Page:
Among the most common dental problems that a general dentist treats are cavities. Most people will experience this form of tooth decay at some point due to:
- Dry mouth
- Sugary foods and drinks
- Poor oral hygiene
There are several types of cavities, and each can lead to complications without prompt treatment.
How do dentists treat cavities?
A general dentist first considers a cavity's location when determining how to proceed. Beyond that, size and depth dictate which procedure is a suitable treatment.
Smooth surface cavities
Cavities that form on the relatively flat outer surfaces of teeth advance slowly and are highly treatable with fluoride. At the first signs of deterioration, dentists may instruct patients to use a fluoride-based toothpaste and mouth rinse to restore worn tooth enamel. Avoidance of sugary or acidic foods can prevent further damage. More aggressive fluoride treatments can be performed in a dental office and involve painting the teeth with a varnish that hardens into a film to bathe teeth in enamel-strengthening fluoride until brushing removes it.
Molars and premolars involved in aggressive chewing are especially prone to cavities due to their irregular top surfaces. As part of an exam, a general dentist presses a fine-tipped instrument pressed onto the tooth, and if it sinks or catches, a cavity is present.
If the pitting is not deep, the dentist may apply a fluoride treatment but more commonly uses a sealant. This fills in the hole and creates a protective barrier on the tooth's surface that can last 10 years. A filling is warranted when a cavity progresses to the dentin, the layer immediately behind the enamel. Treatment involves removing decayed portions of the tooth and filling the opening with tooth-colored porcelain or metal such as gold or silver.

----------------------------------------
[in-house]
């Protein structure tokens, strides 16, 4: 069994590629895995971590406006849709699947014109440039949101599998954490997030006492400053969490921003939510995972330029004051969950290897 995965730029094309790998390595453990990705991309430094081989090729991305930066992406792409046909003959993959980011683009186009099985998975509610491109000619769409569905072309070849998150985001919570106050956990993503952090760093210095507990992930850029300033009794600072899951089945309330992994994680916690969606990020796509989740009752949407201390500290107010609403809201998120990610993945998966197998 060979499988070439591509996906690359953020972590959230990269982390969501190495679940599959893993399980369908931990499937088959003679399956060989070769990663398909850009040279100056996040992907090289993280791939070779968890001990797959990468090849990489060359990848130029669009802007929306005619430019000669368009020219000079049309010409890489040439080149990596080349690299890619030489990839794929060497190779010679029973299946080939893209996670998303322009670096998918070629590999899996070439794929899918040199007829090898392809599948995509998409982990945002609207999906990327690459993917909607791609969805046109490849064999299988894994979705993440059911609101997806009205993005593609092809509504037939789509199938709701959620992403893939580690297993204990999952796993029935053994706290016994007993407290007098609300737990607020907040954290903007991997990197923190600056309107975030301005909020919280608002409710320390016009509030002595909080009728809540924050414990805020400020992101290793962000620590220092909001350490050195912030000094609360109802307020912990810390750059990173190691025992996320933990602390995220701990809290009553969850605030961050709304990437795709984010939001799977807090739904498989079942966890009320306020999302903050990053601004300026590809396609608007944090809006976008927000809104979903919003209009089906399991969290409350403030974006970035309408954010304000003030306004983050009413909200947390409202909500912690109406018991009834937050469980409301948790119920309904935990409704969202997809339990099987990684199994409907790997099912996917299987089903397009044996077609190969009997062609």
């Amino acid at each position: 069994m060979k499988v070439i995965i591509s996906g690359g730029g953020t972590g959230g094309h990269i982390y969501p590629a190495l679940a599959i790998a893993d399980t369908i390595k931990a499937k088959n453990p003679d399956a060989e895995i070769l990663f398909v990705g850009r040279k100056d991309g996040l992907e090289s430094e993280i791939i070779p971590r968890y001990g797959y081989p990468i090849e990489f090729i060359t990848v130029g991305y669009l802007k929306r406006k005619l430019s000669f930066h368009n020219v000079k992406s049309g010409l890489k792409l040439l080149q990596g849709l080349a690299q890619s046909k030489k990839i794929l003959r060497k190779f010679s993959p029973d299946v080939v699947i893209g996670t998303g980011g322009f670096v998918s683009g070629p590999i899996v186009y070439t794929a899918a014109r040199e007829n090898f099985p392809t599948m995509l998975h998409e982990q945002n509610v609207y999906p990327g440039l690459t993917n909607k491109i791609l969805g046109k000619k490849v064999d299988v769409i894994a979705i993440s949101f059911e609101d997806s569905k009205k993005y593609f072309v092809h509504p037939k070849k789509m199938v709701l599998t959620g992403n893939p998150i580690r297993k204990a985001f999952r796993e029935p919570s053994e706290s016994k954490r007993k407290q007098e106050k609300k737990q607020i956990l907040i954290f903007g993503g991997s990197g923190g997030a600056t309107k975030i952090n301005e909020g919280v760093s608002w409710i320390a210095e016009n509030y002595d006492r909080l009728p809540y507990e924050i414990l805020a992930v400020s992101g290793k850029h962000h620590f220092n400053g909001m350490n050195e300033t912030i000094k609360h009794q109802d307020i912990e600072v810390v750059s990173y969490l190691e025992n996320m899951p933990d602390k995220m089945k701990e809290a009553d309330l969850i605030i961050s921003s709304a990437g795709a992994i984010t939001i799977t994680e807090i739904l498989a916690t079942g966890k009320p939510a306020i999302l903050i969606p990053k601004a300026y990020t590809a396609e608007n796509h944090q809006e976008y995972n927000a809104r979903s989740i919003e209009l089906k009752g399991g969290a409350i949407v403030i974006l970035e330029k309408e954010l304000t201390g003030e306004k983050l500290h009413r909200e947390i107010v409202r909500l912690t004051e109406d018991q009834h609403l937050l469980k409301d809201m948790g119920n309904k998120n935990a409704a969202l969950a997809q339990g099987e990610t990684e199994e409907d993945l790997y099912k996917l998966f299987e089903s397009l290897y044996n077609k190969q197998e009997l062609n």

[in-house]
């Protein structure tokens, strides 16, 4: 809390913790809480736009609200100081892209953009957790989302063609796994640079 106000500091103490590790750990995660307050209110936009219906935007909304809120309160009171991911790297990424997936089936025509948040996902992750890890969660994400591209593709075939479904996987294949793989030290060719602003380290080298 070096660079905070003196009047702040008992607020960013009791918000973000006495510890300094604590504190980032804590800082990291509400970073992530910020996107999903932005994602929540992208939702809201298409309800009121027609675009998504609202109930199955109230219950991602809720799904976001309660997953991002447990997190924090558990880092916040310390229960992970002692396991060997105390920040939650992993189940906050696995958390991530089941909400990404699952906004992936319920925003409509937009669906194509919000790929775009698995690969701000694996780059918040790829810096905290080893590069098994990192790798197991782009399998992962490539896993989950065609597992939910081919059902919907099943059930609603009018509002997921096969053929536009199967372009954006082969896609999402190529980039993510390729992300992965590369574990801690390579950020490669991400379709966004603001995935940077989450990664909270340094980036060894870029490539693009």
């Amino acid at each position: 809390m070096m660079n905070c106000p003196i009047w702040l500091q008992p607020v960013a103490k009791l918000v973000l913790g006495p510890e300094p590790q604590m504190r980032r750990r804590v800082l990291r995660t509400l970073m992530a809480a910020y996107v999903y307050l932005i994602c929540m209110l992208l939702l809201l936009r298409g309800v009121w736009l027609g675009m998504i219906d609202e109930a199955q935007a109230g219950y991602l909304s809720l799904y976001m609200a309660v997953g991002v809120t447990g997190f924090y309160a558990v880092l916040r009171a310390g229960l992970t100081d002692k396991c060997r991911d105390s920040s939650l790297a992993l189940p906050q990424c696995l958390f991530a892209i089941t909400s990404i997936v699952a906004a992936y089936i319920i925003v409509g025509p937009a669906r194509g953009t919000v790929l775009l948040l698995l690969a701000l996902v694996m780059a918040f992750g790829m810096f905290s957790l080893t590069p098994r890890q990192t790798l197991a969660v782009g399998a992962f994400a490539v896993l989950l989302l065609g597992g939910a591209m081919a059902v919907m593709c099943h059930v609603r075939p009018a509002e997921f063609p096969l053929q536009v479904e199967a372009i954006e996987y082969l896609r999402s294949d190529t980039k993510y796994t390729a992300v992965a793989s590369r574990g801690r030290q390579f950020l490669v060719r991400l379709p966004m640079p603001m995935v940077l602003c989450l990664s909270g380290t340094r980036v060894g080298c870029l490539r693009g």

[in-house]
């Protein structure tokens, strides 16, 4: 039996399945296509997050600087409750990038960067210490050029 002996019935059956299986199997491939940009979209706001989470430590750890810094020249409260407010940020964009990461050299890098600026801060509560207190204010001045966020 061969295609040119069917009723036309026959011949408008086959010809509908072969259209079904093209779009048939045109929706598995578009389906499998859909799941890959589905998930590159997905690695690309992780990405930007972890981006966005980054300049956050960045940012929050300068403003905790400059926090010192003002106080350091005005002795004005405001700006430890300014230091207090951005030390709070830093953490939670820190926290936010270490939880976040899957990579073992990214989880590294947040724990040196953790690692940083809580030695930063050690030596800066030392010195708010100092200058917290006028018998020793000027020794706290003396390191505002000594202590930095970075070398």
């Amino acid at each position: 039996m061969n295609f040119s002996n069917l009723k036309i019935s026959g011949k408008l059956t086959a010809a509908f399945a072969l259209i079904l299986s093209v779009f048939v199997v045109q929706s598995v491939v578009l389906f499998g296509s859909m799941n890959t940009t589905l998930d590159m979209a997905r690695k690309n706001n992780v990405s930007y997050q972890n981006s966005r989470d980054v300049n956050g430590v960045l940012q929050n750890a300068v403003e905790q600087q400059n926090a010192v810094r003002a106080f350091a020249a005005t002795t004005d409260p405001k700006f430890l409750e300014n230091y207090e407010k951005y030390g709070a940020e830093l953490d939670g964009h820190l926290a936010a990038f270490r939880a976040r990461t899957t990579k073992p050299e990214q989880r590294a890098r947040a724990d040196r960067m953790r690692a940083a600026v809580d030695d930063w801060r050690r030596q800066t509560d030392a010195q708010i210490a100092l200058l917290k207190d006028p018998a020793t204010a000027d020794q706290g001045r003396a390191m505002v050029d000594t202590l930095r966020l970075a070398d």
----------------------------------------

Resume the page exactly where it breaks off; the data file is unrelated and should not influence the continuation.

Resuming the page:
X-rays can diagnose root cavities, but they may be visible during a routine examination if there is gum recession. A general dentist's approach to treating a root cavity depends on how far it has progressed. In the early stages of decay, fluoride treatments may be sufficient, but moderate or advanced decay requires removing portions of the tooth and adding a filling. If the inner pulp containing the nerve is infected, a root canal may be necessary, involving not only removing decayed portions of the tooth but the entire root to save the tooth. The tooth is then reinforced with a crown.
Early-stage cavities between teeth are nearly impossible to see with the naked eye, but dentists use X-ray imaging to detect their presence. These cavities are manageable with fluoride treatments; however, if they become apparent by expanding into the dentin layer, a dentist must remove diseased portions of the tooth and apply a dental filling.
Visiting a general dentist for regular dental cleanings, maintaining rigorous oral home care, and having a healthy diet can protect teeth from premature wear that can cause cavities. Fortunately, it is possible to rebuild enamel if the deterioration is detected before it expands beyond the tooth surface; however, prompt treatment is crucial to prevent further complications.
Request an appointment or call Royal Oak Smiles: Dr. Dolores Baran DDS at 248-548-1440 for an appointment in our Royal Oak office.
When a patient has a cavity, a general dentist thoroughly takes out all the decayed area of the tooth and replaces it with a filling in the empty space to prevent future decay. When it comes to the type of filling, there are various options from which the patient may choose. They each have advantages…
Visiting a general dentist regularly can have a tremendous impact on the health and appearance of teeth. While carving out time in a schedule every six months for a dentist appointment can seem inconvenient, there are several reasons to set aside an hour or two twice a year for these visits.Dental professionals use specialized tools…
Tooth extraction frequently occurs in the office of a general dentist for a variety of reasons, including:Bacterial decayAccidental breakageOvercrowdingImpactionMost patients are more concerned about the gap the tooth leaves behind than its fate outside their mouths. An extracted tooth usually takes one of the following paths, depending on whether the dentist or the patient claims…